Our first trail lesson, standing up. Yahoo ... never expected I'd be standing up riding a bike, doing moguls having a ball.  Of course there has to be that first crash. Before we started the stand up circuit the rider behind me let the clutch out (abruptly) with the bike in gear. Her bike leapt forward taking mine out, ripping the chain off her bike. (Lesson learned, stay behind that rider.) She felt terrible and it really coloured the rest of her experience ... I actually had to thank her. My biggest fear had been going down; check, I survived.
Next trail lesson: the log. The SMART training scaffolds your skills, building on each skill. Having sufficiently mastered stand up riding, now came using that skill in a real experience. Ride over an 8" log across the trail (many times.) Apparently logs are no problem but short turns at the bottom of the mud hill can be and along with that first turn came my first nap in the mud. And still I'm thinking, hey this is no big deal. Easy peasy right? Then I hear the words, "Ok ladies we're ready for some real riding!" What, this hasn't been it? It's 11:30, aren't we heading back for lunch?
Yee Haaaaaaaaaaaaa, this ride gave me way more than my money's worth and way more than I had expected. An hour of slinging dirt bikes through logged out, washed out, mud hole packed, rock infested, tree root covered up and down hair pin trails all enshrouded under a tree canopy so dense that Google's satellites can't find them and always prepared for an emergency stop (remember the rider I vowed to stay behind!) Mud was flying from front tires, back tires and every stop was a sideways stop. What an adrenalin trip. The sweep following behind me was always encouraging, "Nice stop (again)," and my personal favorite ... "magnificent save, thought I was going to have to go searching in the bushes for you after that last one." (Actually, I was just as surprised as you were buddy!) That one was the talk of the club house when we got back, and I couldn't describe it to you if I wanted to other than a nano second of sheer maddness, slinging a bike sideways one way, back the other, rear end up an embankment, mud flying, heart pounding, hanging on, focusing ahead, out of the corner.
Then came the lunch stop, where we were all given the opportunity to bail on the second part of the day (with no loss of face or cash again.) And when it was time for part two, I was the last gal standing. My instructors were off to take over a large half day group of newbies and I had a personal trainer for another hour and a half of off road trail riding. She knew I was getting a bit tired. It's dam hard work controlling the bike 99% with clutch and throttle, standing up most of the time! After two more (shall I say, impressive) mud slinging corners and one more little nap in the mud on an easy corner (isn't that always the way!) We stopped for a bit of break then headed over to the motocross track for some easy riding to end the day.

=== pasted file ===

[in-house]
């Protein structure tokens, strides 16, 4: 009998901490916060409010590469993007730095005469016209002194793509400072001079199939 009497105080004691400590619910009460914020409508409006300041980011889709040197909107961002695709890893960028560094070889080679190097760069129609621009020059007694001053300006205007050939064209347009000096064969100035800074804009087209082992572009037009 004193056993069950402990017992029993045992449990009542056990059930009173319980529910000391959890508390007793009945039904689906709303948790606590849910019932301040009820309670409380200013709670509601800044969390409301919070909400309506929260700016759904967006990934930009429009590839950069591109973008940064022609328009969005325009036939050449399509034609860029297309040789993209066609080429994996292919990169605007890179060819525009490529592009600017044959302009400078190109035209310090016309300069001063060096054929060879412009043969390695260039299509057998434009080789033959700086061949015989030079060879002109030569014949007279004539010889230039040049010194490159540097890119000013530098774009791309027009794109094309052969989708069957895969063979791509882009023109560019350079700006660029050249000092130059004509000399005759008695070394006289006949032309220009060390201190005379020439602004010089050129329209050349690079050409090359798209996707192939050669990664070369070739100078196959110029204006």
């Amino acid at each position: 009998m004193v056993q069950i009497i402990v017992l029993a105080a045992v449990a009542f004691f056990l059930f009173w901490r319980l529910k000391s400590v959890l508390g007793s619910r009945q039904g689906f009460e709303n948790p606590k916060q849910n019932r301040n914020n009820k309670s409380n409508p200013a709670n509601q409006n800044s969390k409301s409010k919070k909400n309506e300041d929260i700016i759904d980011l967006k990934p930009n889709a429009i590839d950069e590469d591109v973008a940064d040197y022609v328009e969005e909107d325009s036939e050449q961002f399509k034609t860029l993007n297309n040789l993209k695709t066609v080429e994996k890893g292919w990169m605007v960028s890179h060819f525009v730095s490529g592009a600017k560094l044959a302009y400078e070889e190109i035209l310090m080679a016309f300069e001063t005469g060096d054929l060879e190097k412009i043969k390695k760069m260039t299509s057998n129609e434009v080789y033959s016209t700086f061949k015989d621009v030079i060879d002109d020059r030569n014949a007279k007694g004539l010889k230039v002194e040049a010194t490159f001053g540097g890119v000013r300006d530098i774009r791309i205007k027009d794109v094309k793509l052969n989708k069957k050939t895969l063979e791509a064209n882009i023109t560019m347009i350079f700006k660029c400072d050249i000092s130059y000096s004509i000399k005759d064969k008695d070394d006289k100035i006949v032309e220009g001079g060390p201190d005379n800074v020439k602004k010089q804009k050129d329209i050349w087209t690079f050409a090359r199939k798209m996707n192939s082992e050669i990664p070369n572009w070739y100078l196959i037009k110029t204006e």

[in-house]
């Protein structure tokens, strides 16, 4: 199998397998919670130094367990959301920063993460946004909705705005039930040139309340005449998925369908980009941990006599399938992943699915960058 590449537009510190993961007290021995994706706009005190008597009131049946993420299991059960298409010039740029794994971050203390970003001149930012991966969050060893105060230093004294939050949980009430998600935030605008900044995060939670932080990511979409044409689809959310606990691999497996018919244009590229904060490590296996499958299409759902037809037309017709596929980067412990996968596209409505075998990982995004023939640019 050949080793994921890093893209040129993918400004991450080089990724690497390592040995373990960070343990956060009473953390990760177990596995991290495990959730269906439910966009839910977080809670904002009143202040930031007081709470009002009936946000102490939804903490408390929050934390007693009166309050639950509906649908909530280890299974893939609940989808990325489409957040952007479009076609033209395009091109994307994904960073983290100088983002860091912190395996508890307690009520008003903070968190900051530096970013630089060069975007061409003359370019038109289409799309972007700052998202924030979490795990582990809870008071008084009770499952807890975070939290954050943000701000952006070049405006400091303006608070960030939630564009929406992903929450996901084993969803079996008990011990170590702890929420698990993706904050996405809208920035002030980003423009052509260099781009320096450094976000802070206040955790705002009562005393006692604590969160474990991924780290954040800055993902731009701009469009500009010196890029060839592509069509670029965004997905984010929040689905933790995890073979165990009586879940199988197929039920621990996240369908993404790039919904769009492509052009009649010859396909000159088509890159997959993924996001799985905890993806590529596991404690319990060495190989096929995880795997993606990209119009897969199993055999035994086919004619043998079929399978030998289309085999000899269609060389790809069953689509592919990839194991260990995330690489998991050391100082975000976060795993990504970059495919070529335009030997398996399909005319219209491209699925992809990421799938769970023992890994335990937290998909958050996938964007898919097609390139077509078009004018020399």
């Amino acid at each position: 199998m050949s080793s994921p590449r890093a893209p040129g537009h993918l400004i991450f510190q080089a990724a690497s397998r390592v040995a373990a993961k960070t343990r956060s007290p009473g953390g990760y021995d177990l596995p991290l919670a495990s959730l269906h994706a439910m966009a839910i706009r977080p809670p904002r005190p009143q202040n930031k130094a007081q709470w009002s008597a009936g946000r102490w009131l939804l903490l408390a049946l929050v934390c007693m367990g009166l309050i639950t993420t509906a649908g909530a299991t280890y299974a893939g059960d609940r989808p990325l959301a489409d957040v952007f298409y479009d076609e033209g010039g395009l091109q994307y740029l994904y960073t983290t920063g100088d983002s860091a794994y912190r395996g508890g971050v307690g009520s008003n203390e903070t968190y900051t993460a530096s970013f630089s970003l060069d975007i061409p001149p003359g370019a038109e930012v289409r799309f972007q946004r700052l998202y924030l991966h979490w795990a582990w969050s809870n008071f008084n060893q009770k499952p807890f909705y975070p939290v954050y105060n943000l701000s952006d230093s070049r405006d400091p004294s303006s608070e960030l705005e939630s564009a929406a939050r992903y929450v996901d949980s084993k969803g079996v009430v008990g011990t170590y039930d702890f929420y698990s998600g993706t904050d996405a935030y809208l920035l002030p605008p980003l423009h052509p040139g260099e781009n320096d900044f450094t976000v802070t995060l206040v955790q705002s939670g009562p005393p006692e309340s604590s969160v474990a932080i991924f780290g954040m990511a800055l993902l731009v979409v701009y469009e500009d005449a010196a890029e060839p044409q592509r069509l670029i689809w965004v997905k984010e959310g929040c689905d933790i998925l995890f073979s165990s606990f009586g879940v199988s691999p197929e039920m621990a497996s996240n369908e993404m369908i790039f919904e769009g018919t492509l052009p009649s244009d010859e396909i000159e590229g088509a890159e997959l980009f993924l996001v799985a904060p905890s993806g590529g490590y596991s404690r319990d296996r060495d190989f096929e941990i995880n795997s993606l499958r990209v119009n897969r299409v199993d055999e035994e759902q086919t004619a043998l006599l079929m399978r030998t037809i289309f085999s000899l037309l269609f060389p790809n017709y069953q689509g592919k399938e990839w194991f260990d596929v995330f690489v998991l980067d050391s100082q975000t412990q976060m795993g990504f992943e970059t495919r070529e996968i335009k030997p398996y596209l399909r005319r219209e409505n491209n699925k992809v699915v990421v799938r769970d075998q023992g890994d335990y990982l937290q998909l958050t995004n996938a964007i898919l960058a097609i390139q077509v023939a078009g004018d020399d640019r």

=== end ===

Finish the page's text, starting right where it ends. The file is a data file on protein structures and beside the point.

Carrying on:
Yee Haaaaaaaaaaaa again! Here I am at the end of the day ripping up some sand on that training track that looked so scary the day before. Will I be ripping up the trails again soon? Not likely since I can barely stand up or sit down today (what a workout for your upper legs, holy crap! Maybe I shouldn't have gone for the hike and the swim after the trail riding adventure, 'nother lesson learned!) Will I have more confidence riding the Star through construction? Most likely. And best of all - nothing broken, very little bruised ...
and only one minor flesh wound.
Thanks Clinton and your crew for an excellent day.
Thanks Ron for taking the photos. Next time bring the GoPro. Who knew you had a GoPro and would leave it at home?

Tuesday, August 19, 2014

Getting There

Getting there starts with the first mile, but before the first mile there are things a gal has to do....
Check the tire pressure.
Pack ...
Somehow it seems that 5 days at a resort requires so much more stuff than a month on the road. This called for a ...
I'm thankful for friends with time on their hands and a minivan.
It was a perfect day for a 376.4 km ride, Star and Caravan together.
 And as the sun set, I gazed at the dirt that lies ahead of me ... tomorrow.

Sunday, August 17, 2014

Pay Attention ...

Some years ago I crashed a friend’s vacation at a lovely resort north of Toronto. I was wallowing in self-pity for one reason or another (everyone’s entitled, every once in a while) … can’t remember exactly what it was that time, but what I do remember is hiking through the trails around the resort and having to stop as a group of riders buzzed by me on dirt bikes, crossing the main road only to disappear into the woods again on the other side. Came home to find out it was the S.M.A.R.T. rider training program and I jokingly said, “I should do that!” I’ve run into demos put on by the S.M.A.R.T. rider training program several times since then and each time, I’ve come home and said, “I should try that.”
Fast forward … as a birthday present a friend gave me a book: The Total Motorcycling Manual; 291 Essential Skills. I’ve mentioned this friend before (CEO and chief instructor for the Canadian Motorcycle Safety Council) and I know I didn’t get that title correct so I’m not even going to attempt the other credentials he has … let’s just say he knows his shit about riding so I read the book.
I loved the organization of the book, it is colour coordinated, I’ve spent my life getting organized by colour (red is gear, blue is riding, and orange is repair) and it is easily read by numbers (it starts at 1 and ends with tip 291.) It’s a serious book for motorcyclists but an easy read interjected with some off side humour.  There were a lot of sections that just screamed ‘common sense’ folks, some that said … ‘that’s why I carry a CAA card’ and then others that made me think ...Fast forward again to tip #82 (Become a better rider in 12 steps.) Okay, so they cheated and squeezed 12 tips into one: #1 PAY ATTENTION (common sense)  #2 RIDE A DIRT BIKE: ”Nothing teaches you about traction and body positioning like a dirt bike. You’ll also learn what to do when you encounter water or sand on paved roads.” (Really, have you been paying attention?) ... and the list goes on, but I stopped at #2. If you know me, you know I hate dirt...
...and if you really have been paying attention you may have made the connection between where I started and where I’m headed.
Tomorrow, I'm off on another adventure.

Tuesday, August 12, 2014

I Could Have ... But Instead

Time for an oil change and 60 thousand K service so I dropped the Star off at the Performance Shed today. I could have taken this route ... (31.2 km)

But instead, I took this route. Gotta love "The long way 'round." (145 km)

PS: I am not in love with Google Maps!!!
R.I.P. Robin Williams

Monday, August 11, 2014

Dog Days Of Summer

Kingston's annual Sheep Dog Trials bring new meaning to the dog days of summer ...

with agility dogs ...
 and their young trainers ...

 local gourmet food trucks ...
 awaiting accolades ...
 neighborhood dogs ...
 of course sheep...
 macaws? ...
 wagon rides ...
hot dog day sun and lots of spectators ...